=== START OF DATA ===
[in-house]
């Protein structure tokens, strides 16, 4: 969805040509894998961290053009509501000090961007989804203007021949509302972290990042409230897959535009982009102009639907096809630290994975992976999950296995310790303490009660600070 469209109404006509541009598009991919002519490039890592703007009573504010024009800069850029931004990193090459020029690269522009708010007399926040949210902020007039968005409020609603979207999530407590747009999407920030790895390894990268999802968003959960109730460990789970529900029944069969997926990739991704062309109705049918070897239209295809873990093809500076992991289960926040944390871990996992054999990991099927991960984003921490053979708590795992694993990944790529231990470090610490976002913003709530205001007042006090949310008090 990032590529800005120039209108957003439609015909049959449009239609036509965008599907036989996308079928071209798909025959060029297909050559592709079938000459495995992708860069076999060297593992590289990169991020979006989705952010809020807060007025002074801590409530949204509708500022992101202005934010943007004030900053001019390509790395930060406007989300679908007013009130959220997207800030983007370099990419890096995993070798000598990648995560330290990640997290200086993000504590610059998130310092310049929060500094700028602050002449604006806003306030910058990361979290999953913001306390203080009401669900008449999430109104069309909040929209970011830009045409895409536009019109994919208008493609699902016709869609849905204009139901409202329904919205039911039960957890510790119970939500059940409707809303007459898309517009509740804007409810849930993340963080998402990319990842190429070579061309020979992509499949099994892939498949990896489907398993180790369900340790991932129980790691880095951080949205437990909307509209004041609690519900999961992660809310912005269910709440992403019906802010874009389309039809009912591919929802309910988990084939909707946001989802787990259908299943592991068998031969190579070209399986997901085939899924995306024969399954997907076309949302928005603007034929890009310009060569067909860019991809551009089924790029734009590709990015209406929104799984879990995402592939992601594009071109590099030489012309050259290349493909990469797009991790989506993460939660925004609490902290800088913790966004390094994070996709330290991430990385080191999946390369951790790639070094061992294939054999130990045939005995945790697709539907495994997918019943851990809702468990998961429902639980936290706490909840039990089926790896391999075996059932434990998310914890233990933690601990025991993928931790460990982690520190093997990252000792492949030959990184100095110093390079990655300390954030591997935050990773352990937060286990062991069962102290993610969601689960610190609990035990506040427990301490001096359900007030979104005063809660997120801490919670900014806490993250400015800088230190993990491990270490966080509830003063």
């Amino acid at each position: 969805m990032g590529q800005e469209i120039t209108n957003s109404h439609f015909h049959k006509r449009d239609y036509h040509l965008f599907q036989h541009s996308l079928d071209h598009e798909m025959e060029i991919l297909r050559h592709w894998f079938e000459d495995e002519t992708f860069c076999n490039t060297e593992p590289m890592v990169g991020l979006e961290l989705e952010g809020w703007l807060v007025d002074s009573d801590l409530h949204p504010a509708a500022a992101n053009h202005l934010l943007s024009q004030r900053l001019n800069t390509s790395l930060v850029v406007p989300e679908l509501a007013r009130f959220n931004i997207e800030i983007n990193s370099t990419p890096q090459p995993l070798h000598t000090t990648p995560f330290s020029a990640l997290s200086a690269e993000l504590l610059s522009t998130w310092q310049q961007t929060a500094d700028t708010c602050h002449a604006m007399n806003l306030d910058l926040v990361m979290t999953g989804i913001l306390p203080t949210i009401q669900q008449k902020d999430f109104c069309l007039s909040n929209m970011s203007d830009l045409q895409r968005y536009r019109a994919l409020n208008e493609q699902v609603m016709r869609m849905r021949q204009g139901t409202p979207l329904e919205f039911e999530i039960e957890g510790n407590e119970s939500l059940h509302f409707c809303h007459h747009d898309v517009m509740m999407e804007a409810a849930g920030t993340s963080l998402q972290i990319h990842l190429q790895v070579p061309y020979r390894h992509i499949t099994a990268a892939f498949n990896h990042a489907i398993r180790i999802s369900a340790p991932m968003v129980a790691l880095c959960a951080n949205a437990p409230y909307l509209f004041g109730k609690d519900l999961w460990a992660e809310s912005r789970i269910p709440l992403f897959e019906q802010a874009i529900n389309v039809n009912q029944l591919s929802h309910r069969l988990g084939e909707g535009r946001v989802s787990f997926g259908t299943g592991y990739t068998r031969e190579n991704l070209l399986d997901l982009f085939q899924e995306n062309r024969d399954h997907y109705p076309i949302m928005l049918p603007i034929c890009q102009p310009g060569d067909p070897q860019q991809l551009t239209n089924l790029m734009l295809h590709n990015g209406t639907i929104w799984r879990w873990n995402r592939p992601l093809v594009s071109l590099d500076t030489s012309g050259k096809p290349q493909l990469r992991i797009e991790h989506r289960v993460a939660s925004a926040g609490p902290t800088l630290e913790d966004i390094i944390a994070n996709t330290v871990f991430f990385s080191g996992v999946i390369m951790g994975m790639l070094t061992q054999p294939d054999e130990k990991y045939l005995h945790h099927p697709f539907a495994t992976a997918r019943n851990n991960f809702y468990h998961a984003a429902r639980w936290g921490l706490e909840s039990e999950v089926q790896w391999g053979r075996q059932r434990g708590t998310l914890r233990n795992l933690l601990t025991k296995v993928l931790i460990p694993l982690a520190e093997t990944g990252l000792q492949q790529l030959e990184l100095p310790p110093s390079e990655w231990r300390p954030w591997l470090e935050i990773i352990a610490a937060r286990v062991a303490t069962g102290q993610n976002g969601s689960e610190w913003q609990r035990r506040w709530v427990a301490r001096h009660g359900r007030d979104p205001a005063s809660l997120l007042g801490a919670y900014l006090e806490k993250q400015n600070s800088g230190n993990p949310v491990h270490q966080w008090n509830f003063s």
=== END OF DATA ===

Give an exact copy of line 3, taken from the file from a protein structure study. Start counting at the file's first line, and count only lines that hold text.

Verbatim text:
């Amino acid at each position: 969805m990032g590529q800005e469209i120039t209108n957003s109404h439609f015909h049959k006509r449009d239609y036509h040509l965008f599907q036989h541009s996308l079928d071209h598009e798909m025959e060029i991919l297909r050559h592709w894998f079938e000459d495995e002519t992708f860069c076999n490039t060297e593992p590289m890592v990169g991020l979006e961290l989705e952010g809020w703007l807060v007025d002074s009573d801590l409530h949204p504010a509708a500022a992101n053009h202005l934010l943007s024009q004030r900053l001019n800069t390509s790395l930060v850029v406007p989300e679908l509501a007013r009130f959220n931004i997207e800030i983007n990193s370099t990419p890096q090459p995993l070798h000598t000090t990648p995560f330290s020029a990640l997290s200086a690269e993000l504590l610059s522009t998130w310092q310049q961007t929060a500094d700028t708010c602050h002449a604006m007399n806003l306030d910058l926040v990361m979290t999953g989804i913001l306390p203080t949210i009401q669900q008449k902020d999430f109104c069309l007039s909040n929209m970011s203007d830009l045409q895409r968005y536009r019109a994919l409020n208008e493609q699902v609603m016709r869609m849905r021949q204009g139901t409202p979207l329904e919205f039911e999530i039960e957890g510790n407590e119970s939500l059940h509302f409707c809303h007459h747009d898309v517009m509740m999407e804007a409810a849930g920030t993340s963080l998402q972290i990319h990842l190429q790895v070579p061309y020979r390894h992509i499949t099994a990268a892939f498949n990896h990042a489907i398993r180790i999802s369900a340790p991932m968003v129980a790691l880095c959960a951080n949205a437990p409230y909307l509209f004041g109730k609690d519900l999961w460990a992660e809310s912005r789970i269910p709440l992403f897959e019906q802010a874009i529900n389309v039809n009912q029944l591919s929802h309910r069969l988990g084939e909707g535009r946001v989802s787990f997926g259908t299943g592991y990739t068998r031969e190579n991704l070209l399986d997901l982009f085939q899924e995306n062309r024969d399954h997907y109705p076309i949302m928005l049918p603007i034929c890009q102009p310009g060569d067909p070897q860019q991809l551009t239209n089924l790029m734009l295809h590709n990015g209406t639907i929104w799984r879990w873990n995402r592939p992601l093809v594009s071109l590099d500076t030489s012309g050259k096809p290349q493909l990469r992991i797009e991790h989506r289960v993460a939660s925004a926040g609490p902290t800088l630290e913790d966004i390094i944390a994070n996709t330290v871990f991430f990385s080191g996992v999946i390369m951790g994975m790639l070094t061992q054999p294939d054999e130990k990991y045939l005995h945790h099927p697709f539907a495994t992976a997918r019943n851990n991960f809702y468990h998961a984003a429902r639980w936290g921490l706490e909840s039990e999950v089926q790896w391999g053979r075996q059932r434990g708590t998310l914890r233990n795992l933690l601990t025991k296995v993928l931790i460990p694993l982690a520190e093997t990944g990252l000792q492949q790529l030959e990184l100095p310790p110093s390079e990655w231990r300390p954030w591997l470090e935050i990773i352990a610490a937060r286990v062991a303490t069962g102290q993610n976002g969601s689960e610190w913003q609990r035990r506040w709530v427990a301490r001096h009660g359900r007030d979104p205001a005063s809660l997120l007042g801490a919670y900014l006090e806490k993250q400015n600070s800088g230190n993990p949310v491990h270490q966080w008090n509830f003063s």